“If most of that food is full of tiny plastic fragments then they have wasted time processing a meal that not only isn’t going to give them anything, but worse, will still fill up their stomach so they can eat less next time. It’s a big worry.”

Dr Barnes said Antarctica’s marine life is already having to deal with the impact of climate change – rapidly warming water, loss of sea ice and increasing winds.

“Life in the slow lane, as many people refer to Antarctic life, is suddenly in the fast lane of stress,” he said.

The troubling discoveries came as Sky – the owner of Sky News – marked the third anniversary of its influential and award-winning Ocean Rescue campaign.

Since it launched, Sky Ocean Rescue has been committed to raising awareness of plastic pollution and giving people easy ways to take action.

This year Sky will have cut 1,000 tonnes of plastic from its business and supply chain, and the company is also investing £25m in other firms dedicated to helping us give up plastic for good.

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Coronavirus: China faces economic hit from deadly outbreak | Business News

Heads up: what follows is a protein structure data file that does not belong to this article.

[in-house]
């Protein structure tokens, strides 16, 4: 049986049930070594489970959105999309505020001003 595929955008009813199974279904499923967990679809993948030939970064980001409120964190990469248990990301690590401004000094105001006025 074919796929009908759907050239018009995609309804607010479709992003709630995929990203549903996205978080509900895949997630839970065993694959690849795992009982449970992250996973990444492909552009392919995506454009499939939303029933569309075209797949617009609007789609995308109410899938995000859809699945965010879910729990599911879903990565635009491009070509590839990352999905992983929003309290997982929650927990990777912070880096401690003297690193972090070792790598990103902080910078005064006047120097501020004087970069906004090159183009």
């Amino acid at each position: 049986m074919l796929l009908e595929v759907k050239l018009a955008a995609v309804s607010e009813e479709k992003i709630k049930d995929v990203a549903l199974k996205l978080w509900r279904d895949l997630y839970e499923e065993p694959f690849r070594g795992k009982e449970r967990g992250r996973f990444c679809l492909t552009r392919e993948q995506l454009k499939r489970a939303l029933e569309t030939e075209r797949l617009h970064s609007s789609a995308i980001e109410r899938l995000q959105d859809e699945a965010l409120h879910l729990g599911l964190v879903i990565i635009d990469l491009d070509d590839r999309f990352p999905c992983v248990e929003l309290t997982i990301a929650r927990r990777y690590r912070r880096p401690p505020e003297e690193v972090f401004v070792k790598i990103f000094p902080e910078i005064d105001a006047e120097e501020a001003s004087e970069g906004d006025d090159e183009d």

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Beijing’s Forbidden City, part of the Great Wall and Shanghai Disneyland are among the attractions to close as China moves to contain a deadly virus that threatens to take an economic as well as a human toll.

The country has introduced travel restrictions affecting more than 30 million people across 10 of its cities in Hubei province, including Wuhan, the epicentre of the infection.

So far 26 people have died in China, with more than 800 infected.

Chinese visitor looks on near the Disney castle at Shanghai Disneyland
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Shanghai Disneyland is closed to the public during what is usually a busy holiday period

In response to the crisis, McDonald’s has temporarily shut outlets in five cities following the coronavirus outbreak, while hotels and airlines are offering refunds to people travelling to the country.

The owner of Uniqlo has closed 17 of its shops in Wuhan, with the Swedish flat-pack giant Ikea following suit with its superstore at the request of authorities.

Film premieres have also been postponed.



Sky's Tom Cheshire explains what you need to know about the coronovirus







Coronavirus: What you need to know

With parts of the country in virtual lockdown at the start of the usually busy week-long holiday to mark the Lunar New Year, the virus is expected to damage China’s growth after months of economic worries over trade tensions with the US.